BeatLife was originally commissioned by Brouhaha International to create a performance piece for the 2003 Merseyside Street Festival.
Percussion workshops were held in Windsor St., St Silas and Kingsley primary schools with all schools coming together to perform at the Liverpool carnival.
The success of this led to interest in continuing the project and Brouhaha agreed to recommission BeatLife for the 2004 festival.
September ’03 to July ’04 saw after-school clubs set up at St Silas, Windsor, Shorefields, Gilmour, St Austin’s and Kensington.
BeatLife performed at the Anglican and Metropolitan cathedrals, Black History Month, Blackburne House, the Lord Mayors Parade and Urbis in Manchester.
From April ’04 all schools rehearsed together and, supported by adult brass and percussion, were showcased at the Philharmonic Hall and Liverpool Carnival.
During this year, the adult band also played at carnivals across the country, including Bristol, Leeds and London, and travelled to Portugal to perform at Lisbon’s Avanti Festival.
In 2005, it was decided to use one school in each area as a centre for BeatLife activities. Workshops were held in Windsor (Toxteth), Gilmour (Garston), and St Sebastians (Kensington). A teenage club was also set up in Allerton, so that children leaving primary education could still participate.
BeatLife performed at the Maritime and World museums, St Georges Hall, the Town Hall, Oldham International drum festival, the Palm House, North-west Baftas, Children’s Festival, Liverpool Lantern Carnival and the Philharmonic Hall.
BeatLife won two categories at the Toxteth Educational Trust awards – Best Cultural Group and Simply the Best-Education. The adult group performed at the Turin Street festival (Italy) and Abolition of Slavery festival in Reunion (E. Africa).
At the beginning of 2006 BeatLife secured sponsorship from Alliance and Leicester to cover equipment, costumes, workshop leader wages and transport for the next 12 months.
A central venue was secured where the band, could rehearse together and a number of ongoing posts were created to assist in teaching and supervision.
BeatLife performed at Oldham International Drum Festival, Lord Mayors Parade, Africa Oye and Brouhaha International festival launch, delivering a show featuring drummers, brass musicians and professional dancers. As a result of this, the band were commissioned to do the musical finale of the Liverpool Lantern Carnival in October and in December were named Best Cultural Group by TET for the second successive year.
By the start of 2007, BeatLife had successfully made the transition to become an independent not-for-profit arts group with its own constitution and board of trustees.
The focus of 2007 was “Routes2Rhythm” a project exploring through drum and dance the movement of rhythms from West Africa to the Americas and its influence on modern popular music.
The Arts Council, Expanding Horizons, Awards For All, Arts and Culture Unit, Liverpool Network Fund and Liverpool Capital of Culture funded Routes2Rhythm, with workshops held in brass, break dance, street dance and percussion.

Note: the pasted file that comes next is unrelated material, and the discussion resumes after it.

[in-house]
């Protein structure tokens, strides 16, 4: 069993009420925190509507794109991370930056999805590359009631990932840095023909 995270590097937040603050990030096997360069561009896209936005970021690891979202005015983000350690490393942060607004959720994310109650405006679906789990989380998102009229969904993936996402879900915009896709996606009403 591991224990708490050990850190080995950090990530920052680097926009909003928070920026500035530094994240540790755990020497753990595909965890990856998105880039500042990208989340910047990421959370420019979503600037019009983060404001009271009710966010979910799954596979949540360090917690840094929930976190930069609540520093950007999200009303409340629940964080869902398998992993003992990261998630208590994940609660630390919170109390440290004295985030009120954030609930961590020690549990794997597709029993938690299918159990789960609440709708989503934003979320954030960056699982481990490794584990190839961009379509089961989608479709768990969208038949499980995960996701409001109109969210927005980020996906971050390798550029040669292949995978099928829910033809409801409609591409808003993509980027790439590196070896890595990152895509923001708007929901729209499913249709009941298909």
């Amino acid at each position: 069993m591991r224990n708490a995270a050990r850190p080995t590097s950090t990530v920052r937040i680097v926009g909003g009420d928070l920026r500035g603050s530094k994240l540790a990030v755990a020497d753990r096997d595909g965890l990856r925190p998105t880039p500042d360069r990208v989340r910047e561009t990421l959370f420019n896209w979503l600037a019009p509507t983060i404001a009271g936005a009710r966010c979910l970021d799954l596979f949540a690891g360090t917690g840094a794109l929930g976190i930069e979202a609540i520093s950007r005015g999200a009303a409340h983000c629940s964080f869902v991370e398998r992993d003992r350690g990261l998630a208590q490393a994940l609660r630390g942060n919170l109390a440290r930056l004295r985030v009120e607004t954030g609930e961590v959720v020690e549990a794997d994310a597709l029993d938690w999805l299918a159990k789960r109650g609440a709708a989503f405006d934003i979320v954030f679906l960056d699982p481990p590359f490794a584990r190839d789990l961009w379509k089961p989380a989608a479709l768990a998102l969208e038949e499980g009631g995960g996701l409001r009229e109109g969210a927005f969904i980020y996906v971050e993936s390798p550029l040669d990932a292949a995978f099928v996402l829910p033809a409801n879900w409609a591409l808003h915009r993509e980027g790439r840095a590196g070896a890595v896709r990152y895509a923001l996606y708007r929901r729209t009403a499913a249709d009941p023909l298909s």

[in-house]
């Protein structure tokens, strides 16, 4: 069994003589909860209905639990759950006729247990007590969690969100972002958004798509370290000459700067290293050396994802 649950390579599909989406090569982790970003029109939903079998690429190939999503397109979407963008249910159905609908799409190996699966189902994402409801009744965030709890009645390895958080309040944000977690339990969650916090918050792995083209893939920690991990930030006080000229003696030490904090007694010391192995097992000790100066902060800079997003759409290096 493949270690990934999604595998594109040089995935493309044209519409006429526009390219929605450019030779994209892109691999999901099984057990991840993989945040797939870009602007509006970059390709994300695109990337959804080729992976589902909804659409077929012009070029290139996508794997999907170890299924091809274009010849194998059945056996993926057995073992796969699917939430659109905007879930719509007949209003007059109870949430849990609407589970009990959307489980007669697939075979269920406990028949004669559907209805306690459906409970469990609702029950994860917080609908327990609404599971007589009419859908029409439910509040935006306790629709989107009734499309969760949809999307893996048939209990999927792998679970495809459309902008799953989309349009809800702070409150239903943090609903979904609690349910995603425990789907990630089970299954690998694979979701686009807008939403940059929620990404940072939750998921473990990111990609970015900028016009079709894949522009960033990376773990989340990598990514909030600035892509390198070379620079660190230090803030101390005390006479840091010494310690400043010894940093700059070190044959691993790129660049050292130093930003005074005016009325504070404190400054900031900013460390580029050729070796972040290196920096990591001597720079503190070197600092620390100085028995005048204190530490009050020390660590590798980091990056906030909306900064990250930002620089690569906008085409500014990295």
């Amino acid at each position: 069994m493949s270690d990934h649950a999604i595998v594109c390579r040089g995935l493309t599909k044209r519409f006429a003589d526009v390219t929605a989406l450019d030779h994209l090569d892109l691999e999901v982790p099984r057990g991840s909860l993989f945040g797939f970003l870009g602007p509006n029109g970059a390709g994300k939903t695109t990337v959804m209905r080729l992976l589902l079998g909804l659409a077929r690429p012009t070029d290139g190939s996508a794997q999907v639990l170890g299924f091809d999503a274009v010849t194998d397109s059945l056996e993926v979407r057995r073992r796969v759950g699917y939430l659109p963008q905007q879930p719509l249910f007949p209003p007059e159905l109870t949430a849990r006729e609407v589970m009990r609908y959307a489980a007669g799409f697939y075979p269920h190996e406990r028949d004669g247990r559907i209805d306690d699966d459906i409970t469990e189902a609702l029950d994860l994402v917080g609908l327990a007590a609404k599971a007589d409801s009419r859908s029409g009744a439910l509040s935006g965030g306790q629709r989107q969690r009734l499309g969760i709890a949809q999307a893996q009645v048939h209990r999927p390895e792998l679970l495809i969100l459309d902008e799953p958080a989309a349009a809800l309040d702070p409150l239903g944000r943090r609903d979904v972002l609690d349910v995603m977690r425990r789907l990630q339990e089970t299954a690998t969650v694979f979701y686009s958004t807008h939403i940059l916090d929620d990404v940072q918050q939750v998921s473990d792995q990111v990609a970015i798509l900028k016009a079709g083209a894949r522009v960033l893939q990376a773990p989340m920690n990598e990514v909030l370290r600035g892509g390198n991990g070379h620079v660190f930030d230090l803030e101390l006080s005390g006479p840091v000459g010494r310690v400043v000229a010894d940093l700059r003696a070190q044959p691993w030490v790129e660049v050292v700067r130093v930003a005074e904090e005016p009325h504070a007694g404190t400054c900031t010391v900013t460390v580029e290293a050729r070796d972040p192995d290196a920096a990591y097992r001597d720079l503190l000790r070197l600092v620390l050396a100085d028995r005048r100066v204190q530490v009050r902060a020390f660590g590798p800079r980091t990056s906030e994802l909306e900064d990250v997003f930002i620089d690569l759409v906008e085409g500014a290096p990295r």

As part of the project, guest tutors including members of Vamos [Uruguay] and Meninos Do Morumbi [Brazil] also led workshops.
Routes2Rhythm was showcased at Africa Oyé, Brouhaha International, Children’s Festival, Lord Mayors Parade, Liverpool’s 800th Birthday Pageant, Liverpool Lantern Parade, the opening of the International Slavery Museum and the British Council, London.
The adult band also took the project to the Oslo International Mela, Ankara Youth Arts Festival, Turkey, and the Lake of Stars Festival, Malawi. Whilst in Malawi, BeatLife set up a link with Chikale School, Nkharta Bay, and children/teachers in Liverpool.
In 2008, BeatLife became entirely self funded through commissioned workshops and performances. The youth orchestra was expanded to include a new group in Garston for parents and children leaving primary education, and BeatLife played a prominent role in Capital of Culture events throughout the year.
Highlights included performing for the Queen at the Liverpool Arena, the Streets Ahead festival, launching the Childrens Festival and taking part in the finale of the Lantern Carnival.
Internationally, BeatLife developed its links, taking part in the Oslo International Mela, and organising a youth exchange in association with Norways Kulture Festival. On this latter date, young people from BeatLife taught primary school children in Oslo and the programme was so successful that funding was immediately secured for ongoing workshops with local artists.
In October, BeatLife returned to Chikale School in Malawi, where the young people had formed a band using instruments donated in 2007. The two groups worked together to do a carnival in the local town, Nkhata Bay, which the district commission would like to see become a regular event.
On arriving back to Liverpool, the BeatLife team secured funds for Chikale School to build a new classroom for its growing number of pupils.
In 2009 BeatLife successfully appled to become a registered charity. Workshops and performances continued throughout the year, with the Garston and Elm Hall groups combining. In December, BeatLife organised its first encontro, featuring Liverpool members and 4 primary schools from Leeds, with approximately 100 people playing together.
With charitable status secured, BeatLife are looking to expand their workshop programme in 2010 by setting up 8 more youth drum groups across the city. We are hoping to feature all of these together in Liverpool’s first youth encontro with up to 300 people playing at the same time!